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Alexander Kuznetsov

Using constraints to enforce uniqueness of ordered sets of rows

Even the simplest data integrity rules are not easy to implement in the database if instead of individual rows we need to deal with groups or subsets.

For example, making sure that a column value is unique in a table is as trivial as creating a unique constraint or index. However, what are we supposed to do if we do not want to store a group of values twice? What if we store cooking recipes as sequences of steps (sets of values), and we do not want to store one and the same recipe (one set of values) more than once?

In the following sections we shall solve this problem using only constraints and indexed views, just for fun, as a SQL puzzle. (Of course, we could use a trigger or some other thing with subqueries - but that would be a different puzzle).

At the time of this writing I have not yet used in production the technique I am going to describe. I think it is quite complex and looks tricky, and the reason is simple: in my opinion RDBMS have not been designed to deal with this kind of problems. As such, we have to come up with complex workarounds.

Enforcing Uniqueness of Ordered Sets, of Limited Size Only

In this solution we shall deal with sets that have at most five elements.

In some cases, the order of elements in a subset matters. For example, the following two sequences of instructions yield different results.

Cooking a hard-boiled egg:

 

  • Put eggs into pan, add water
  • Bring water to boiling, boil 4 minutes;
  • Remove eggs and cool them down in cold water

 

Keeping the egg uncooked:

 

  • Put eggs into pan, add water
  • Remove eggs and cool them down in cold water
  • Bring water to boiling, boil 4 minutes

 

These two recipes are clearly different, and they yield different results. Of course, the second recipe makes no sense, but we want the database to store them both.

Suppose, however, that the database should not be able to store one and the same recipe more than once.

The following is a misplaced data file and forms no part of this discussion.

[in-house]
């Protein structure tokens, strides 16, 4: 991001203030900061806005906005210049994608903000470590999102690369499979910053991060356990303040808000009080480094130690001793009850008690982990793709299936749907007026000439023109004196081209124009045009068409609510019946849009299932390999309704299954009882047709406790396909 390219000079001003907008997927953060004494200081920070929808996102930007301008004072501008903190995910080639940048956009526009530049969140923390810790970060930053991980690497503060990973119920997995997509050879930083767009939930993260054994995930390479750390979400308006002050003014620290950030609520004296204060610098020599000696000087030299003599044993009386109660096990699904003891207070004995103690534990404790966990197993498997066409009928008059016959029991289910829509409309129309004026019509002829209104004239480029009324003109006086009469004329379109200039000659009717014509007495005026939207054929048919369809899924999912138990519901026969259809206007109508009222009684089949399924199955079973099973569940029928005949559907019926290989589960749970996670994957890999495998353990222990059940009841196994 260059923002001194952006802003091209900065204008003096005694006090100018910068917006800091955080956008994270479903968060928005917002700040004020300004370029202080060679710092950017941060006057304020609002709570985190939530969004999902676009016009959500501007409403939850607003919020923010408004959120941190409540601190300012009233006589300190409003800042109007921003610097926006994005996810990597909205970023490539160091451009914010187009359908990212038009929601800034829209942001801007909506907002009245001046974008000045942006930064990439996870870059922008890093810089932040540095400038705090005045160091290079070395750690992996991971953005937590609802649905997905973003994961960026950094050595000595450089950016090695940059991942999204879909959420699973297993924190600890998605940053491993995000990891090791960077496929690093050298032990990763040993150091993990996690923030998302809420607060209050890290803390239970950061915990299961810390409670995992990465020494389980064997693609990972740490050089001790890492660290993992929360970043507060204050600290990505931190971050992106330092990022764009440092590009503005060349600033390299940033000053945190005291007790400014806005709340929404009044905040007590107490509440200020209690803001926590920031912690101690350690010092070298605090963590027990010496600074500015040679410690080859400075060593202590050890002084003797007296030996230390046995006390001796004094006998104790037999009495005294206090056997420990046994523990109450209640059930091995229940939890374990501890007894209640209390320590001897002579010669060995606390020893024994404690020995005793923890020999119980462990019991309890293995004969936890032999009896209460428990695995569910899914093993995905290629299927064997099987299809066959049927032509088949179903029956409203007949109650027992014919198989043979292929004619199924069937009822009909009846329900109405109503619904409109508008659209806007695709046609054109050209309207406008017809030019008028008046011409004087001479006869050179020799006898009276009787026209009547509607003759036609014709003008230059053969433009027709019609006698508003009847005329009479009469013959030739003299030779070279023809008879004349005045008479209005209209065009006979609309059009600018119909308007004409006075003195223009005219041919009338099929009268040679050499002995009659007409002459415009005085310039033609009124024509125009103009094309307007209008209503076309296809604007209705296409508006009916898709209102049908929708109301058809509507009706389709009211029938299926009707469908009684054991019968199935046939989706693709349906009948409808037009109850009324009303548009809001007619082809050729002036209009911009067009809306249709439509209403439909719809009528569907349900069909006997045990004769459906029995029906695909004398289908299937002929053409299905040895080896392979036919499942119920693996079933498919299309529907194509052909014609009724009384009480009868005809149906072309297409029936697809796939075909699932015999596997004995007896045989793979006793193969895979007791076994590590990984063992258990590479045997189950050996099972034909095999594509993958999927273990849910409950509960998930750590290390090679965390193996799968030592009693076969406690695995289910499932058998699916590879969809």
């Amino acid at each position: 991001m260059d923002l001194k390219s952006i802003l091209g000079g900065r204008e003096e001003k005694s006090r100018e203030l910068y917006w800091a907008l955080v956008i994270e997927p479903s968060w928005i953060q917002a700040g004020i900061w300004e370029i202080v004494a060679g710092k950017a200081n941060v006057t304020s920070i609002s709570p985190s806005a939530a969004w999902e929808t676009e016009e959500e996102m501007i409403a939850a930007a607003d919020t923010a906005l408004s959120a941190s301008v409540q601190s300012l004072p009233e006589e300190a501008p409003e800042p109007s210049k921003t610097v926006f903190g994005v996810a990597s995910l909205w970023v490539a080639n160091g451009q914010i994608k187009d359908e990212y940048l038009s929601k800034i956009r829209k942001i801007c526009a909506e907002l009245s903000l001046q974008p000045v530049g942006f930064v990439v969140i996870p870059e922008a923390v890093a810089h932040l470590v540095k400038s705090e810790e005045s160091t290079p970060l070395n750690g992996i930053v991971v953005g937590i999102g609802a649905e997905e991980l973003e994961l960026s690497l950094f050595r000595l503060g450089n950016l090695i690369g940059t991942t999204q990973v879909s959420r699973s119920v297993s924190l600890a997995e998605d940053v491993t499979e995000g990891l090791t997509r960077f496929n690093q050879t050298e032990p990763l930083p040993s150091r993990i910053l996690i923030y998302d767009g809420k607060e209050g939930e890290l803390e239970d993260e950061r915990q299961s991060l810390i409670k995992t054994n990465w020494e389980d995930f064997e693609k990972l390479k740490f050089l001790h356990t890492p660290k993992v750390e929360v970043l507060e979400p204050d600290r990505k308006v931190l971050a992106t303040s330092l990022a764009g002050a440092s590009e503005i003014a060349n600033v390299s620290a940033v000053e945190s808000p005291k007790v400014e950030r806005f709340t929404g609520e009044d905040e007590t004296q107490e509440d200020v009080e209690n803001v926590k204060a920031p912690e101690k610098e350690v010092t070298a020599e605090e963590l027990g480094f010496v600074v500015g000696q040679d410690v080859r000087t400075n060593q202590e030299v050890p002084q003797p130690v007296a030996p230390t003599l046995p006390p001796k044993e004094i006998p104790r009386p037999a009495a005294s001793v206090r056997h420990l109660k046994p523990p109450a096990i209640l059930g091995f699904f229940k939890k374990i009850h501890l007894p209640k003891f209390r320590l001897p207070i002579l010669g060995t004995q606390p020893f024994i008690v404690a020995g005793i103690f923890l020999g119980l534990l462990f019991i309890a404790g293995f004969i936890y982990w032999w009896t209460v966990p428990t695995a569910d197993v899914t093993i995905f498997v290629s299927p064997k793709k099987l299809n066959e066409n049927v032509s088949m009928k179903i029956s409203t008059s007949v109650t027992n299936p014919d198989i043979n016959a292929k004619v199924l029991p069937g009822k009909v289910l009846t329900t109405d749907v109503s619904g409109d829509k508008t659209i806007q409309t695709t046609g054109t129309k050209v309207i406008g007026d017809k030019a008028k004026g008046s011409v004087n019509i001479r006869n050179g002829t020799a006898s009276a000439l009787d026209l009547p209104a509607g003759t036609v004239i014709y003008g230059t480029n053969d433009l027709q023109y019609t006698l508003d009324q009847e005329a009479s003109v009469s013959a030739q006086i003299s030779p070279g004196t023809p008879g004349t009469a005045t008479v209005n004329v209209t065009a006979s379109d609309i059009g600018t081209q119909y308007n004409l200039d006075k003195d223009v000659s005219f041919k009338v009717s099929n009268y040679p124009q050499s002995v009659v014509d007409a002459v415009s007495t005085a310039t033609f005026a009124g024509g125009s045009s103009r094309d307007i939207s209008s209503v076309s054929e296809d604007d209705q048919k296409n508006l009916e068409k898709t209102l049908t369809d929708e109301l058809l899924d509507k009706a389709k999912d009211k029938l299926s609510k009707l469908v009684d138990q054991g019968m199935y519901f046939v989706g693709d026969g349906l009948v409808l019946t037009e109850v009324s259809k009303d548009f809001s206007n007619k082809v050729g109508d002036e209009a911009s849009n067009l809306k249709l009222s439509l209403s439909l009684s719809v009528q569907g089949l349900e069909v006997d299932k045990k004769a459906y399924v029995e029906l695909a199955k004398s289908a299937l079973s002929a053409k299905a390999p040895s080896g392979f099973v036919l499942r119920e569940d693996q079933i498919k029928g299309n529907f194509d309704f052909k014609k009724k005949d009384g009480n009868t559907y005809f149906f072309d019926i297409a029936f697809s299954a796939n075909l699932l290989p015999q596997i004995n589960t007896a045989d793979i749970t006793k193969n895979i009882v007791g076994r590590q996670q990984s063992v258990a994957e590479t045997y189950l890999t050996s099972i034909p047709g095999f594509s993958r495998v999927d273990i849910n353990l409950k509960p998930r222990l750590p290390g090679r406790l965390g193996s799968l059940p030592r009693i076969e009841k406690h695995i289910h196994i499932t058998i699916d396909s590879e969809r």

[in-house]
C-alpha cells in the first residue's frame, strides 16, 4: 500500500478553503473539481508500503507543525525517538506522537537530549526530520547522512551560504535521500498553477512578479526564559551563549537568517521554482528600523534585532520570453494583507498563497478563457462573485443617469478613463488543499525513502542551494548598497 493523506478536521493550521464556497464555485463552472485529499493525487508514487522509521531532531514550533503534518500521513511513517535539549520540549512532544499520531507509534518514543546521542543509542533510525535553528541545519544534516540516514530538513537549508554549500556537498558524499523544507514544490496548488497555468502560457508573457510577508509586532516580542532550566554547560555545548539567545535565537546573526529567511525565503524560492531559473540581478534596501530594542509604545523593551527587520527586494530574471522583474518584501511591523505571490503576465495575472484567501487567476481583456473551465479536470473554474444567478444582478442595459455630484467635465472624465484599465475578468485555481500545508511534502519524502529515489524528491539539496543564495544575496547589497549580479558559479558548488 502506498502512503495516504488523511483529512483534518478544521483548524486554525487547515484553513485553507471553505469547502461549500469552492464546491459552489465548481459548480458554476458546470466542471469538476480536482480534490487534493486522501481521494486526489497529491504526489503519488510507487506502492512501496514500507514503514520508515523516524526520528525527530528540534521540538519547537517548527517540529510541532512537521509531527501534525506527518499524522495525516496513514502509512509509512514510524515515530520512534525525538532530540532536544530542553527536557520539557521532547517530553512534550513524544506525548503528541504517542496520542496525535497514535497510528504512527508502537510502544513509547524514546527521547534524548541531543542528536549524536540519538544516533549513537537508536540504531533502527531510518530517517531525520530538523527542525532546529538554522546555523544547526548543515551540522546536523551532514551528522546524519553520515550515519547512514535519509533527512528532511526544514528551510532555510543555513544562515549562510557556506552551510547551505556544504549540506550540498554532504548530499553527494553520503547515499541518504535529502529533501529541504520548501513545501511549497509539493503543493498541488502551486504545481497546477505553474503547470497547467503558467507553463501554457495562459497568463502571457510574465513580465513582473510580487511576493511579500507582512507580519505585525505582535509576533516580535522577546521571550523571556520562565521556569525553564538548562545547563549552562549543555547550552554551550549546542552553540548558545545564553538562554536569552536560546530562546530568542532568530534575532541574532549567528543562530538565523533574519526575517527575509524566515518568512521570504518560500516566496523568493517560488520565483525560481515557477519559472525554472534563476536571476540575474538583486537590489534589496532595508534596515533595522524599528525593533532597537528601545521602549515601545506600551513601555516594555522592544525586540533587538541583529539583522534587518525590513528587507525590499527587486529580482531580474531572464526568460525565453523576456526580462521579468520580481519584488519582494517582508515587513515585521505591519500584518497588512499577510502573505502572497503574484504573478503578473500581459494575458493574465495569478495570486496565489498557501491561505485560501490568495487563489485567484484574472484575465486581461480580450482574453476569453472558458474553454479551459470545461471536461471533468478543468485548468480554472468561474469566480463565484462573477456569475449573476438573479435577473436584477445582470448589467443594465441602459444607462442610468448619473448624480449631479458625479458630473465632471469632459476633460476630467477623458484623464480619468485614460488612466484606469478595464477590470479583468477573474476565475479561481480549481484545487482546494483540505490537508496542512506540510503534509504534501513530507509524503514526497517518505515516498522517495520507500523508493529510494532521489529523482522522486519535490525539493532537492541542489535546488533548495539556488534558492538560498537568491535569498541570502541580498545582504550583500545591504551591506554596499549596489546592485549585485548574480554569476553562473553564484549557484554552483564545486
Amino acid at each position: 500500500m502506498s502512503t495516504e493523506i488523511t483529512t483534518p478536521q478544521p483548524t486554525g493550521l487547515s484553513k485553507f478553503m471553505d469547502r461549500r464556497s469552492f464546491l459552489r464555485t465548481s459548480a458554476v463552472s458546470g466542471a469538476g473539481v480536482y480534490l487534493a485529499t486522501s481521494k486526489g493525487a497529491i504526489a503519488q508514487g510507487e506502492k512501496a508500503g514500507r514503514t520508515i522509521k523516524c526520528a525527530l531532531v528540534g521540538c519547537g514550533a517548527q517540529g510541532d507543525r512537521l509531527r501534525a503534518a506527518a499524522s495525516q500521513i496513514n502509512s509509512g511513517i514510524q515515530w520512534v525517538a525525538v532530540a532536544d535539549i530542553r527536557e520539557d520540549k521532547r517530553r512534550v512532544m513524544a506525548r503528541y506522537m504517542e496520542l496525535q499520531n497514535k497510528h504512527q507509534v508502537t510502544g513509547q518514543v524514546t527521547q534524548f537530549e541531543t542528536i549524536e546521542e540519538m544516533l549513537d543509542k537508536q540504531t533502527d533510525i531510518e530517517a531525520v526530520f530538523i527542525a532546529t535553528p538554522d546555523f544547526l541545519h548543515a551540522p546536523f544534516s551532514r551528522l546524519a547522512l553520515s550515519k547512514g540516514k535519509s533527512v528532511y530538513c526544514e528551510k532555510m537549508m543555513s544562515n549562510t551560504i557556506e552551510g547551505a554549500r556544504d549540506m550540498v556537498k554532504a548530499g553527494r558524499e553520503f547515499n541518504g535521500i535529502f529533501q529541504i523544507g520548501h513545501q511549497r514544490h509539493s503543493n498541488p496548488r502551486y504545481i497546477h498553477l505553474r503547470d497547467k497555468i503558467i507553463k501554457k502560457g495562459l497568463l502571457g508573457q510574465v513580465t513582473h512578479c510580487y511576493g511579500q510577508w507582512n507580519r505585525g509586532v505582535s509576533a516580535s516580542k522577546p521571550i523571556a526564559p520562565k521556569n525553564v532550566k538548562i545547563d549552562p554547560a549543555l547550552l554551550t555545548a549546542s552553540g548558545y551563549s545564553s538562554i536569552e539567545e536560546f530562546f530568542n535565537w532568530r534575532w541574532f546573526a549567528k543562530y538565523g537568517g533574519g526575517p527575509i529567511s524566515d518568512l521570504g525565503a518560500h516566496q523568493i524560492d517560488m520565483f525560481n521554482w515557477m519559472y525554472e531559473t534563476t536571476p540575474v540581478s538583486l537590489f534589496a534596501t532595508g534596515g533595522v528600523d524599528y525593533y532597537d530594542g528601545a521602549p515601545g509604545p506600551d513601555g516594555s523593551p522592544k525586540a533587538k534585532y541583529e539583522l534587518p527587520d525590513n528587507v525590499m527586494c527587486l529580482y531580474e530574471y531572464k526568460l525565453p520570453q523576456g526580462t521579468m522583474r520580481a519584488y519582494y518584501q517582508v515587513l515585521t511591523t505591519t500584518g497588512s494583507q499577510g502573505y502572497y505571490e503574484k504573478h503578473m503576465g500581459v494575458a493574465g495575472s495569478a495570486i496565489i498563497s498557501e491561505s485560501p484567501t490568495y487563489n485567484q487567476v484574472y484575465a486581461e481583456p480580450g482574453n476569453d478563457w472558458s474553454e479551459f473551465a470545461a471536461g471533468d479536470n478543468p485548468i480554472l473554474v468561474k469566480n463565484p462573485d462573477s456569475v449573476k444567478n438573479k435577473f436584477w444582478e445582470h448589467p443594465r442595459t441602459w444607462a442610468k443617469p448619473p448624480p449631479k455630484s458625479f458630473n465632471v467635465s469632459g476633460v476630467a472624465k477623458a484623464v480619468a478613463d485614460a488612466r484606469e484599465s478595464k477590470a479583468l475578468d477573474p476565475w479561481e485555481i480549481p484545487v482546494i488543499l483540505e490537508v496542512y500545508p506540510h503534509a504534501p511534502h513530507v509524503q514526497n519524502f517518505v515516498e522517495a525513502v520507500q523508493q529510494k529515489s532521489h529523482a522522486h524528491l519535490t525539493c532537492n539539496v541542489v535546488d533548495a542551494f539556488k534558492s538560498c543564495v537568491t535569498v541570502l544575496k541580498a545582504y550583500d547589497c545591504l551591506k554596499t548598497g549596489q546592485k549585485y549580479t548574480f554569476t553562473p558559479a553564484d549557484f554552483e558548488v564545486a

Setting up tables and test data

Before implementing this requirement, let us create the tables and add test data. Both recipes discussed above involve the same three steps:


CREATE TABLE dbo.RecipeSteps
    
(
      
RecipeStepId INT NOT NULL ,
      
Intsructions VARCHAR(50) NOT NULL ,
      
CONSTRAINT PK_RecipeSteps PRIMARY KEY ( RecipeStepId ) 
    ) ;
GO
INSERT  INTO dbo.RecipeSteps
        
( RecipeStepId, Intsructions )
VALUES  ( 1, 'Put eggs into pan, add water' ),
        ( 
2, 'Bring water to boiling, boil 4 minutes' ),
        ( 
3, 'Remove eggs and cool them down in cold water' ) ; 

 

Let us upload upload the first recipe, as follows:

 

CREATE TABLE dbo.RecipesStepByStep
    
(
      
RecipeId INT NOT NULL ,
      
StepNumber SMALLINT NOT NULL ,
      
RecipeStepId INT NOT NULL ,
      
CONSTRAINT PK_RecipesStepByStep PRIMARY KEY ( RecipeId, StepNumber ) ,
      
CONSTRAINT FK_RecipesStepByStep_RecipeSteps FOREIGN KEY ( RecipeStepId ) REFERENCES dbo.RecipeSteps ( RecipeStepId )
    ) ;
GO

INSERT  INTO dbo.RecipesStepByStep
        
( RecipeId, StepNumber, RecipeStepId )
VALUES  ( 1, 1, 1 ),
        ( 
1, 2, 2 ),
        ( 
1, 3, 3 ) ;

SELECT  StepNumber ,
        
Intsructions
FROM    dbo.RecipeSteps AS rs
        
JOIN dbo.RecipesStepByStep AS sbs ON rs.RecipeStepId = sbs.RecipeStepId
WHERE   sbs.RecipeId = 1 ;

StepNumber Intsructions
---------- --------------------------------------------------
1          Put eggs INTO pan, ADD water
2          Bring water 
TO boiling, boil 4 minutes
3          Remove eggs 
AND cool them down IN cold water

 

Let us also add the second recipe:



INSERT  INTO dbo.RecipesStepByStep
        
( RecipeId, StepNumber, RecipeStepId )
VALUES  ( 2, 1, 1 ),
        ( 
2, 2, 3 ),
        ( 
2, 3, 2 ) ;

SELECT  StepNumber ,
        
Intsructions
FROM    dbo.RecipeSteps AS rs
        
JOIN dbo.RecipesStepByStep AS sbs ON rs.RecipeStepId = sbs.RecipeStepId
WHERE   sbs.RecipeId = 2 ;

StepNumber Intsructions
---------- --------------------------------------------------
1          Put eggs INTO pan, ADD water
2          Remove eggs 
AND cool them down IN cold water
3          Bring water 
TO boiling, boil 4 minutes 

 

Right now nothing prevents us from adding a second copy of the first recipe. You can run the following script and see for yourself that it succeeds:

 


BEGIN TRANSACTION ;

INSERT  INTO dbo.RecipesStepByStep
        
( RecipeId, StepNumber, RecipeStepId )
VALUES  ( 3, 1, 1 ),
        ( 
3, 2, 2 ),
        ( 
3, 3, 3 ) ;

SELECT  StepNumber ,
        
Intsructions
FROM    dbo.RecipeSteps AS rs
        
JOIN dbo.RecipesStepByStep AS sbs ON rs.RecipeStepId = sbs.RecipeStepId
WHERE   sbs.RecipeId = 3 ;

ROLLBACK ;

To enforce uniqueness of recipes, we shall use an indexed view and a unique index on top of it.